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Imports of Iranian crude highest since sanctions imposed: IEA

13 June 2015 18:50


A new report by the International Energy Agency (IEA) shows that imports of Iranian crude oil by other countries have reached their highest level since international sanctions were imposed on Iran’s energy sector.

According to the Bloomberg quoting IEA’s report, oil-importing nations bought the highest quantities of Iranian crude in May since the United States and the European Union tightened sanctions on the country’s energy sector on grounds of its peaceful nuclear program.

Sanctions were imposed on Iran by the US and EU at the beginning of 2012, alleging that there was diversion in Iran’s nuclear program toward military objectives; an allegation that Iran categorically rejected.

The Islamic Republic and the P5+1 group of countries – the US, the UK, France, Germany, Russia and China – reached a mutual understanding on April 2 in the Swiss city of Lausanne, which is considered a prelude to the achievement of a comprehensive deal on Tehran’s nuclear program before a self-designated deadline at the end of June. A key point of the Lausanne statement was a promise to lift a series of economic sanctions on Iran – including those on the country’s energy sector.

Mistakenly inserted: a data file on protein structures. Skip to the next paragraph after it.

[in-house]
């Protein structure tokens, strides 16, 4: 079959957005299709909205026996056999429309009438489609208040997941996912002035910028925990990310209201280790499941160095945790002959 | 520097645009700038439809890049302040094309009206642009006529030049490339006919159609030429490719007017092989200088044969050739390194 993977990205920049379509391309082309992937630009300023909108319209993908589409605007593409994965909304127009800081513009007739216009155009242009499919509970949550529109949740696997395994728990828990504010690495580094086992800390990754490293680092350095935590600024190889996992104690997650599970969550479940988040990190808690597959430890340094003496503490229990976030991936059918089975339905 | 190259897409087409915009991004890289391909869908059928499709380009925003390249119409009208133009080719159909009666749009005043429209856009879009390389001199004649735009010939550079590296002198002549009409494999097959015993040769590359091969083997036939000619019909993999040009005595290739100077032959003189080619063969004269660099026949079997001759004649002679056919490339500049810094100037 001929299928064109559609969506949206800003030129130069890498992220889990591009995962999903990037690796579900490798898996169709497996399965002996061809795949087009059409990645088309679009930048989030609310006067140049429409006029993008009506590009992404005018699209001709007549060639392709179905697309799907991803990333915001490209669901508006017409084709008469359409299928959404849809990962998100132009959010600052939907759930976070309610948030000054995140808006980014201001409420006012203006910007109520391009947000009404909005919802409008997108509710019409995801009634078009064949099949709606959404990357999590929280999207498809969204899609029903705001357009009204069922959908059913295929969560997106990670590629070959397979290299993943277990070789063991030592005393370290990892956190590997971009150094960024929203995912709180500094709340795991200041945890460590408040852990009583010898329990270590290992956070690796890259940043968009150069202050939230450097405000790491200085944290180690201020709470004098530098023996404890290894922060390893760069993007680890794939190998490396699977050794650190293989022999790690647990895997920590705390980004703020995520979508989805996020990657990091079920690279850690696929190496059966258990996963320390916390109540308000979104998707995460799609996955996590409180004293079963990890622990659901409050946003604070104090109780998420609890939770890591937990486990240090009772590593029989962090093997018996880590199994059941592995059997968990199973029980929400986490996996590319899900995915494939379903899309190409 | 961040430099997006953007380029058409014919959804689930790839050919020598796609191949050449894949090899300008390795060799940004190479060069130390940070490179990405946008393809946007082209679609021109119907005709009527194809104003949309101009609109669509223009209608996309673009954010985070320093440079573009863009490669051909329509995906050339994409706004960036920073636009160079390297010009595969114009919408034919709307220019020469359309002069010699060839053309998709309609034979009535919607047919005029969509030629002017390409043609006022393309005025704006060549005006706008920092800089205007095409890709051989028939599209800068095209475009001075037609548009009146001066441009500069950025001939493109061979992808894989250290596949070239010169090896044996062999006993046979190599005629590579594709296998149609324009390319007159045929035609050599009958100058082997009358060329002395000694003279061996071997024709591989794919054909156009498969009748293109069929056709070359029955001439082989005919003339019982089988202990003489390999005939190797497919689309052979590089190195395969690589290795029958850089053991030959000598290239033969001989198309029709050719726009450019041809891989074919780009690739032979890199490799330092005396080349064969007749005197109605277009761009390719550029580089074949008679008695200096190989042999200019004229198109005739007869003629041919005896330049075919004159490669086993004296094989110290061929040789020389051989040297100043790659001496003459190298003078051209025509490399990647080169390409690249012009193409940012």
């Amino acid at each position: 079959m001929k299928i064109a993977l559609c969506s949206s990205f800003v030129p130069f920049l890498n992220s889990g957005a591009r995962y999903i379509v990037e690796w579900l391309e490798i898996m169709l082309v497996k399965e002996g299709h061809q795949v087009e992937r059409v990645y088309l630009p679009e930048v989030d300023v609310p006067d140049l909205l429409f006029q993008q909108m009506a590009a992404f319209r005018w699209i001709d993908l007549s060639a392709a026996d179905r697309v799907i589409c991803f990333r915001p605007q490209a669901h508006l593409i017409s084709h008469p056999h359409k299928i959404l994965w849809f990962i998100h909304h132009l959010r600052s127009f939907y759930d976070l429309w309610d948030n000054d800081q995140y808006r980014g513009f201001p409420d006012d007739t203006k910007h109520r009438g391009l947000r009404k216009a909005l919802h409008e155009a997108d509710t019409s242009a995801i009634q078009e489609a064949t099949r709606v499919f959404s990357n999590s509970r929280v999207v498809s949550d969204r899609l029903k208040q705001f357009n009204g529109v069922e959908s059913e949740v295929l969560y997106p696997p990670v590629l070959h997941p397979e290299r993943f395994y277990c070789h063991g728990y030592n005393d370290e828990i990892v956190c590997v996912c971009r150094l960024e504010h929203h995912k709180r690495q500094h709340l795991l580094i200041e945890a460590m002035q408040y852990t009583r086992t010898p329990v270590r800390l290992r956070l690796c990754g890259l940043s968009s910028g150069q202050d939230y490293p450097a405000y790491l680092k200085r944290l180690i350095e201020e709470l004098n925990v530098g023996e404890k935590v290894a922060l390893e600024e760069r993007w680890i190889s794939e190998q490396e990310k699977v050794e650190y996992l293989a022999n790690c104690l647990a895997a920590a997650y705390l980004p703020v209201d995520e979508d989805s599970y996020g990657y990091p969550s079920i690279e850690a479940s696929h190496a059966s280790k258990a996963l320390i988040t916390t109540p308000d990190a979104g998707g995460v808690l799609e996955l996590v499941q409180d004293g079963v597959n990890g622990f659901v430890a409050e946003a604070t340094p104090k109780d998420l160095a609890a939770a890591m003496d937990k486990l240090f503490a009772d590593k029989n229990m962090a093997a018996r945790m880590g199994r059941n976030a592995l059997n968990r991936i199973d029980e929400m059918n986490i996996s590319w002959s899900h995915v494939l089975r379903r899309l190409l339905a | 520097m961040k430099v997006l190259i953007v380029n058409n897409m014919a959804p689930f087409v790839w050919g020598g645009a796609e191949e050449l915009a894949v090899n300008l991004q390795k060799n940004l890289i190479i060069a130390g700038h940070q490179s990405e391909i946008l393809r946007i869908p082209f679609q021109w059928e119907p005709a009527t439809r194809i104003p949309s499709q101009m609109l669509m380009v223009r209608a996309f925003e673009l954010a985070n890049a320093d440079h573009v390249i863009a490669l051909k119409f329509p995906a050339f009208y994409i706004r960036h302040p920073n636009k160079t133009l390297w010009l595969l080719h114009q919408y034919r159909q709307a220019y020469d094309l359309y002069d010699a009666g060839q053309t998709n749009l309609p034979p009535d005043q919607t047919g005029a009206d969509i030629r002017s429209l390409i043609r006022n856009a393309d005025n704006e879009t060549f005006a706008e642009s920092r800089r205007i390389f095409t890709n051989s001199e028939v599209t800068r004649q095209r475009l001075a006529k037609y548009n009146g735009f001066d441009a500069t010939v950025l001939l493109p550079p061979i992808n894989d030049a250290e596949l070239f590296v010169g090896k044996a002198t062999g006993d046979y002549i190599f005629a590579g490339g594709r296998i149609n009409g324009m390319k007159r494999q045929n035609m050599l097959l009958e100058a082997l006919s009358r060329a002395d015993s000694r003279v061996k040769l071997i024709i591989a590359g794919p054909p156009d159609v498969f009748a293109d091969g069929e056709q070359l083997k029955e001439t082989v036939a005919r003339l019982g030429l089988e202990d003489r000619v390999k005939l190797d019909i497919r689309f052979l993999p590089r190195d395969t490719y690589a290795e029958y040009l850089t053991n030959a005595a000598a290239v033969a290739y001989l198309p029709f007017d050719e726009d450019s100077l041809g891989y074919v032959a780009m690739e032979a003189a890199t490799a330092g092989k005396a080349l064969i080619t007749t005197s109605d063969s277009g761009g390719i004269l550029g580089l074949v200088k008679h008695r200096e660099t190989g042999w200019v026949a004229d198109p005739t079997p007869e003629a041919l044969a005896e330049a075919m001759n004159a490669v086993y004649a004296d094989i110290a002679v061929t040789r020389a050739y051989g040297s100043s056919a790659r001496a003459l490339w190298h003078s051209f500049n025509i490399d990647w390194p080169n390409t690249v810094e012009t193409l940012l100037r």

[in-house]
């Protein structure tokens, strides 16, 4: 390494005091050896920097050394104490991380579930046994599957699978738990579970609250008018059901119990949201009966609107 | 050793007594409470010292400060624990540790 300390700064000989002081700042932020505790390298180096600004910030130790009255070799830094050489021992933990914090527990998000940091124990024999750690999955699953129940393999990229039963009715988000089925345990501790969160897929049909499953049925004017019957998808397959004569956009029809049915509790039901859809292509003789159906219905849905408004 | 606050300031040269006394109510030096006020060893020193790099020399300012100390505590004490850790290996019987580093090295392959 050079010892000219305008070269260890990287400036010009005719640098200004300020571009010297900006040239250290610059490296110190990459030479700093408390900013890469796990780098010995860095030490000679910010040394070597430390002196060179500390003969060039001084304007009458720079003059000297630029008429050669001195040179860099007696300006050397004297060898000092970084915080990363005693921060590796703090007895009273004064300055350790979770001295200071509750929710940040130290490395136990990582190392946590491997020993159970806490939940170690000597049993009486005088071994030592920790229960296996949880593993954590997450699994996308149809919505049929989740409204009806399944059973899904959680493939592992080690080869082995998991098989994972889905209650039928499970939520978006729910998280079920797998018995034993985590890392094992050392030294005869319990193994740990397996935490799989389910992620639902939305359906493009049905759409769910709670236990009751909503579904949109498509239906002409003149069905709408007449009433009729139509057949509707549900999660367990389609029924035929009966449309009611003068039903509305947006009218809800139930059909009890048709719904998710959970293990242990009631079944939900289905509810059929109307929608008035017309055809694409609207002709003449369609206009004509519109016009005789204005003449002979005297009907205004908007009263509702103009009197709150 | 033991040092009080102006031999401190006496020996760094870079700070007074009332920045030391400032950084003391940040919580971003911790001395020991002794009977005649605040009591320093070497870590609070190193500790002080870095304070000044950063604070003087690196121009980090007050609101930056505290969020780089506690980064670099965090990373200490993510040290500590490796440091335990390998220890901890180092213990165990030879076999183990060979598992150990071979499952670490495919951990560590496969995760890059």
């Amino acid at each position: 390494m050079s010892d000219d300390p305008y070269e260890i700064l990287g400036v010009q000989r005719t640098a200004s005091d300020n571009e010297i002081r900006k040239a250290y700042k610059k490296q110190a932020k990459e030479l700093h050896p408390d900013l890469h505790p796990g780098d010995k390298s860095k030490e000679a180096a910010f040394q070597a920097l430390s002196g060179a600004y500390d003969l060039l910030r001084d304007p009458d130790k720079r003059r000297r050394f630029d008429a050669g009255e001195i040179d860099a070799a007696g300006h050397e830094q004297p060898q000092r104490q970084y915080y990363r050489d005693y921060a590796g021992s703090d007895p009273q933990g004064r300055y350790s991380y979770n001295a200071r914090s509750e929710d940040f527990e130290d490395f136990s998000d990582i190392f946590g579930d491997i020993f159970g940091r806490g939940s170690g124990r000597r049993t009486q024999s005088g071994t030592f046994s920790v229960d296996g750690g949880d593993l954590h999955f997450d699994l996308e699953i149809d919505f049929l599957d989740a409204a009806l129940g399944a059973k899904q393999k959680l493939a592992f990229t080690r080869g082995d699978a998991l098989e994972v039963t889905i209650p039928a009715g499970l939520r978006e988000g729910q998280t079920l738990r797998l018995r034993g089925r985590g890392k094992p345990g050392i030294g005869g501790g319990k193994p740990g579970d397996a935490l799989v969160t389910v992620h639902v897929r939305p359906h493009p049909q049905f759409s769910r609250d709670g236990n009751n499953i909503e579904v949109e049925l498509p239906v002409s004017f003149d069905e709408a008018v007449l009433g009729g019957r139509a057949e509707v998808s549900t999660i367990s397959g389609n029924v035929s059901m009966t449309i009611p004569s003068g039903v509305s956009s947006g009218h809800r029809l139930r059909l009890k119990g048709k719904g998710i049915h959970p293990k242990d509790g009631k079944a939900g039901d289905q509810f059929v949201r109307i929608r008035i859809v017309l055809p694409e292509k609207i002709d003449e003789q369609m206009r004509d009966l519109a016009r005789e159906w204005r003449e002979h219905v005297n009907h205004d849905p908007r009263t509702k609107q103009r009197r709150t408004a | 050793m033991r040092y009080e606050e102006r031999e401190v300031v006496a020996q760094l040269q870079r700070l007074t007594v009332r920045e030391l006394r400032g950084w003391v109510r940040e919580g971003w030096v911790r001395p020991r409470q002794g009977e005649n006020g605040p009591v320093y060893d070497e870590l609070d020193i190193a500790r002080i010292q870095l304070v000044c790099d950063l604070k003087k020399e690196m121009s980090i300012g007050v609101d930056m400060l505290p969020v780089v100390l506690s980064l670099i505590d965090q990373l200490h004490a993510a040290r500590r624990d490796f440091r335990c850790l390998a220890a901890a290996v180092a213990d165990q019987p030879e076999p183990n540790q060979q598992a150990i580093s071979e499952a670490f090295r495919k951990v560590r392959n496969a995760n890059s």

According to IEA’s monthly oil-market report, imports of Iranian crude hit 1.4 million barrels a day in May, showing an increase of up to 235,000 barrels compared to April, and reaching the highest level since June 2012.

The country produced a total of 2.85 million barrels a day of crude oil last month, IEA added.

“Tehran continues to prepare for the day when international sanctions are lifted,” the Paris-based IEA, which advises 29 countries on energy matters, said.

The report noted that Iranian fields “are in theory capable of producing as much as 3.4 million to 3.6 million barrels a day within months of sanctions being lifted.”

The report further added that it is not clear “how much, if any, of the May volume came out of floating storage.”

Speaking to reporters in Malaysian capital city, Kuala Lumpur, in May, Deputy Minister of Petroleum Roknoddin Javadi said the country had about 10 million barrels of crude sitting in storage on ships.

China and India have been the main customers of Iranian oil since 2012 “and Tehran is expected to target Asia for its additional crude if and when sanctions are lifted,” the IEA report said.

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